Powis Castle will be opening its State Rooms in the evening for the very first time to celebrate Museums at Night 2015 on Friday, May 15.
Visitors will be able to see the castle’s spectacular rooms sparkling in the evening light with atmospheric candles to shine the way from 6-9pm, with last entry at 8.30pm.
Knowledgeable staff will be on hand throughout the evening to tell visitors more about the fascinating secrets of Powis’ past. Find out which object was gifted from the Pope and how the famous 1st Century BC carving of a cat catching a snake was acquired.
Ruth Scutter, Powis Castle spokesperson, said: “This will be a very special treat for anyone who is interested in history and wants to hear stories about one of the most fascinating families in Britain.
“In recent centuries, the main purpose of Powis Castle was to entertain the Herbert family’s visitors. The rooms were designed for parties with décor and furniture that glistens in the light of candles and exquisite chandeliers. This evening opening provides visitors with an exciting opportunity to see the rooms as they were intended to be seen.”
Normal admission prices apply and members get in free. Booking is not required. For further details visit their website (www.nationaltrust.org.uk/powis-castle).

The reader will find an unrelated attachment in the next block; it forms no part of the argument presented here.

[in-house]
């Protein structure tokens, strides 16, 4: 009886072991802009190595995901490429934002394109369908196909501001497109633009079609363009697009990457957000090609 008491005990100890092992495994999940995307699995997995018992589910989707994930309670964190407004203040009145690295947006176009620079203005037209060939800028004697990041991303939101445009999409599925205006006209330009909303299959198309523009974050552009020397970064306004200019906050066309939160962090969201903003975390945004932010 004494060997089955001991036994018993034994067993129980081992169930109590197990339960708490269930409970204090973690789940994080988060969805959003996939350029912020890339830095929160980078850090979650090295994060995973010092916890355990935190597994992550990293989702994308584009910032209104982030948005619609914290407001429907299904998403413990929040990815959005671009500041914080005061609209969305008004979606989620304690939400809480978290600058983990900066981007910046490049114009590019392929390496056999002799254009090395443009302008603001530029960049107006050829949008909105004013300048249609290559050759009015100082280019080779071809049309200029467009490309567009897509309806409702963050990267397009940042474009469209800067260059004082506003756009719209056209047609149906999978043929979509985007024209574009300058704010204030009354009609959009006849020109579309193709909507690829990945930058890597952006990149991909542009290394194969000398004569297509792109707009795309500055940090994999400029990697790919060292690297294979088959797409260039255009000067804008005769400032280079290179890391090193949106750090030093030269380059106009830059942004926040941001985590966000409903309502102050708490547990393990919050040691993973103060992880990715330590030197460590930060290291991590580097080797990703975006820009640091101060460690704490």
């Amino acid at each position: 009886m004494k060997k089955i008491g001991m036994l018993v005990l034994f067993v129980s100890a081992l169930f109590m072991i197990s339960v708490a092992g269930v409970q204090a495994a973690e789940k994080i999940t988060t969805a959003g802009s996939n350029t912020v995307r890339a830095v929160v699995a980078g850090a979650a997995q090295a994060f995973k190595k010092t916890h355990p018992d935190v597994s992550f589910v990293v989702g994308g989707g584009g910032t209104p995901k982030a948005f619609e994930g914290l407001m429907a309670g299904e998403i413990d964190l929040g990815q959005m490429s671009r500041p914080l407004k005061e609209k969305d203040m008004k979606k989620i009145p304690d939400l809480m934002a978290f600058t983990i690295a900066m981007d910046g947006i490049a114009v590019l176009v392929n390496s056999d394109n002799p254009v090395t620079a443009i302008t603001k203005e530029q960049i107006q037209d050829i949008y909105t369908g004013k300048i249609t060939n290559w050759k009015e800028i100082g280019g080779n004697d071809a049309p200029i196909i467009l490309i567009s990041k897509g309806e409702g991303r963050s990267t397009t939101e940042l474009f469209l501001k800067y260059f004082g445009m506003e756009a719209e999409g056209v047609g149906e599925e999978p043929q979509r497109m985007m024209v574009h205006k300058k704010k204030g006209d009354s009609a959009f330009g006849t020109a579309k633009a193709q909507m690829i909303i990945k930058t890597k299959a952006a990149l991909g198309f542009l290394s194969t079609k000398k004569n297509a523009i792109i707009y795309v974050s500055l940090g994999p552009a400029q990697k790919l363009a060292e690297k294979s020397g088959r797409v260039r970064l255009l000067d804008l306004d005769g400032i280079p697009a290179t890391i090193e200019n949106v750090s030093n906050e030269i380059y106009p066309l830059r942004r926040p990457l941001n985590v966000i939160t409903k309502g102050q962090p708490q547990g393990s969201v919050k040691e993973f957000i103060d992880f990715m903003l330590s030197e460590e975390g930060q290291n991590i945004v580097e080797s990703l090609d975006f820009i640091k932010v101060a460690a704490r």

Powis Castle facts:
- Powis Castle began life as the medieval fortress of the Welsh princes of Powys, who held onto their kingdom despite the threats of their more powerful neighbours in Gwynedd and England.
- In 1587, Powis was sold to Sir Edward Herbert who created the romantic long gallery which is richly decorated with the coats of arms of his ancestors.
- The first Marquess of Powis was forced into exile in 1668 due to his loyalty to the deposed King James II.
- In 1784, the marriage of Lady Henrietta Herbert and Edward Clive, son of Robert Clive, the conqueror of India, combined the Powis and Clive estates.
- In the early 20th Century, the 4th Earl of Powis and his wife, Lady Violet, redecorated much of the castle and brought the garden back to life, introducing new varieties from all over the world.